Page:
Wednesday, August 29, 2007

Wagon Days goes up in smoke

Most major Labor Day events canceled

Express Staff Writer

Ketchum Mayor Randy Hall speaks at a community meeting Monday night to discuss the Castle Rock Fire. He officially announced the cancellation of Wagon Days. Photo by David N. Seelig

The Castle Rock Fire has changed lives and threatened property in the Wood River Valley for almost two weeks. And now a historic tradition has been derailed. Wagon Days has—one could say—gone up in smoke.

All city-sanctioned events for what would have been the 49th annual Wagon Days are canceled, the city of Ketchum announced in a news release on Monday afternoon.

Despite last week's announcement that all systems were go, the town was rife with speculation that the event could not take place after last weekend's setback in efforts to contain the fire. Dry and windy conditions forced evacuations of an estimated 1,800 people on Saturday afternoon and evening when flames pushed toward Highway 75 from Greenhorn Gulch, south of Ketchum.

For valley merchants, already feeling the sting of reduced visitors and business since the Castle Rock Fire began on Aug. 16, the latest news was the bitterest of medicines.

"It just makes me sick for the small businesses in town that rely on this weekend to help carry them through the fall and winter," said Gail Severn of the Gail Severn Gallery.

Ketchum restaurant owner Tom Nickel said that chamber and business groups need to unite to try and turn the economic ship around in a sea of fall leaves. "We all need to get together ... and make this the best damned September-October we have ever had." Nickel owns the Sawtooth Club and the Roosevelt Tavern and Grill on Ketchum's Main Street.

"We need to get the word out about how wonderful it is in the fall," he said. Nickel said local organizations need to start focusing on marketing and advertising with the fall in mind.

"None of us is in a position to second guess the decision ... we won't know it was the right decision until Wagon Days (Labor Day weekend) has come and gone," Nickel said.

"I totally understand their need to keep the highway clear and it takes a huge amount of police presence," said Severn. "Because of that their resources have to be horribly, horribly stretched." Severn said she would be talking to fellow gallery owners about Friday's scheduled Gallery Walk. "I don't know what we are going to do."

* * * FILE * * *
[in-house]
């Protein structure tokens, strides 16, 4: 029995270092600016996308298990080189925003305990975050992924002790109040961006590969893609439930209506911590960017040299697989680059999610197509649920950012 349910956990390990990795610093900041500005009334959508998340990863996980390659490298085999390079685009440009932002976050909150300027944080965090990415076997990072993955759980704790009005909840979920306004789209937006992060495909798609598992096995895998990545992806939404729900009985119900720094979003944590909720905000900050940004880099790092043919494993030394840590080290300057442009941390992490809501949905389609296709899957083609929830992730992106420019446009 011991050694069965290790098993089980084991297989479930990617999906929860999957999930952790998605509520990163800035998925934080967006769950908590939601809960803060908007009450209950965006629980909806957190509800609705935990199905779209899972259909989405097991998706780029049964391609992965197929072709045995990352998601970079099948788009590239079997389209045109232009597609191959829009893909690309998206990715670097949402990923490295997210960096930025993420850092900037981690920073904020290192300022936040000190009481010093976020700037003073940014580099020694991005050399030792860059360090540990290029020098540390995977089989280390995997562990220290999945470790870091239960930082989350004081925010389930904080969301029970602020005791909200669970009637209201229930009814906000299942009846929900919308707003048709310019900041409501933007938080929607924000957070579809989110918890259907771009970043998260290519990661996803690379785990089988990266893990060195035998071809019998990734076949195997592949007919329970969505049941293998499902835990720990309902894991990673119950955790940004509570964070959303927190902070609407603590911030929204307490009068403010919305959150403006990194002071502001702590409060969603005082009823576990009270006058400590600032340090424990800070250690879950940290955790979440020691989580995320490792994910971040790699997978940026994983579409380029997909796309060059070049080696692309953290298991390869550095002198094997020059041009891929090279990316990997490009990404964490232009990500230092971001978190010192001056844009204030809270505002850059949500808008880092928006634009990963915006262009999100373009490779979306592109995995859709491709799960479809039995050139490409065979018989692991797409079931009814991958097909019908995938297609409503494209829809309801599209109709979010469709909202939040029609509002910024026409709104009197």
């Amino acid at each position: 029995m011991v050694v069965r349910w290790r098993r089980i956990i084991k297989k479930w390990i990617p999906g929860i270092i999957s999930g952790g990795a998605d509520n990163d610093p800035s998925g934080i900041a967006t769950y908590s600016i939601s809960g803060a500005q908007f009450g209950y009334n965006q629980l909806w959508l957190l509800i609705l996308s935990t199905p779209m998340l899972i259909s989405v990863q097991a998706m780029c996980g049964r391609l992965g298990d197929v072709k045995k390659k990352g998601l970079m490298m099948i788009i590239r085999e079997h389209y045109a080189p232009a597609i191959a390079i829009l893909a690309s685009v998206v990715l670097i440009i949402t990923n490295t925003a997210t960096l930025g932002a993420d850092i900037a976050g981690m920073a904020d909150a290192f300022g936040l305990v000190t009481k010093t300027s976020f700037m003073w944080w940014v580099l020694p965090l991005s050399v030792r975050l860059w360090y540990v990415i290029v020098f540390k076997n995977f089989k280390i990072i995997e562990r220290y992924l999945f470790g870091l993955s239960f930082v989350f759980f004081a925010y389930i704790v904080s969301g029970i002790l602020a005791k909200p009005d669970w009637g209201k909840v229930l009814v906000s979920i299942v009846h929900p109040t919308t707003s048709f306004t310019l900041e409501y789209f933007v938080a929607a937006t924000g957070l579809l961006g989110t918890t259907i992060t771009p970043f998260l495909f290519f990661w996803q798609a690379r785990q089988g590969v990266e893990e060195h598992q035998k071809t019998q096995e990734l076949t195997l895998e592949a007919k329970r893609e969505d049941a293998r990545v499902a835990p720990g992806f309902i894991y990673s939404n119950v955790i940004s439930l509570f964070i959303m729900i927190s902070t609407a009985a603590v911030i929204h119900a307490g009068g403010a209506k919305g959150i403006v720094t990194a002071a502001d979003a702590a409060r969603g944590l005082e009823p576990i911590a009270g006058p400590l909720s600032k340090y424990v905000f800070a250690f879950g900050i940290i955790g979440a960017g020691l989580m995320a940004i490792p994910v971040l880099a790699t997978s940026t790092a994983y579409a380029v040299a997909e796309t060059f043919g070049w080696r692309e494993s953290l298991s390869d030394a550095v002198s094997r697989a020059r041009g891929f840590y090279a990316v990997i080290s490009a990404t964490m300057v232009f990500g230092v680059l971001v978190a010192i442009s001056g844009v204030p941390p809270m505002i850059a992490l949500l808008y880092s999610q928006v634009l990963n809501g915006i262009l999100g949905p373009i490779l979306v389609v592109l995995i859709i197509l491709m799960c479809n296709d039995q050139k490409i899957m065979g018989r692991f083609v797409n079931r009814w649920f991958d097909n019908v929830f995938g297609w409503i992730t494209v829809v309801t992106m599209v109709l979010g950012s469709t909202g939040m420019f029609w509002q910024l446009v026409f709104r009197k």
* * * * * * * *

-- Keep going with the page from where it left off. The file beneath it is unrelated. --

For some in town, like City Councilman Baird Gourlay, who wears the dual hats of decision maker and co-owner of Paul Kenney's Ski and Sports, the decision had to cut both ways. Gourlay was in on the decision that will undoubtedly cost his business and others major bucks. "It's probably a 40 or $50,000 hit for the weekkend" for his business, said Gourlay.

"It's devastating, it really sucks," he said. "I totally understand the decision-making process and we really had no choice."

People are exhausted and it made no sense to be bringing livestock in for the parade while others are removing livestock because of the heavy smoke, said Gourlay. "Life safety issues are more important than economics."

The Wagon Days celebration included the centerpiece parade on Saturday featuring the Big Hitch. The event hearkens back to the halcyon days of the 1880s when huge, narrow wagons pulled by mule teams hauled silver and lead ore out of the mountains to smelters in Ketchum. Muleskinner Bobby Tanner of Bishop, Calif., was to have come out to drive the wagons, as he has for the last six years.

In addition to the parade, most other related events are canceled, including the Great Wagon Days Duck Race, the Coors Light BaseCamp Music Experience concerts and the reincarnation of the Atkinson's Market Ketchum Criterium.

Nickel said he was already thinking about the repercussions of the Wagon Days cancellation when he was contacted by the Mountain Express. "I want to be able to pay everybody on time and I want to be able to pay the rent on time."

With prediction of another weather front headed this way this weekend, the decision to cancel the event was not easy, Ketchum Mayor Randy Hall said in a news release. "I will not compromise the fire-fighting effort nor compromise the safety of our community," he said.

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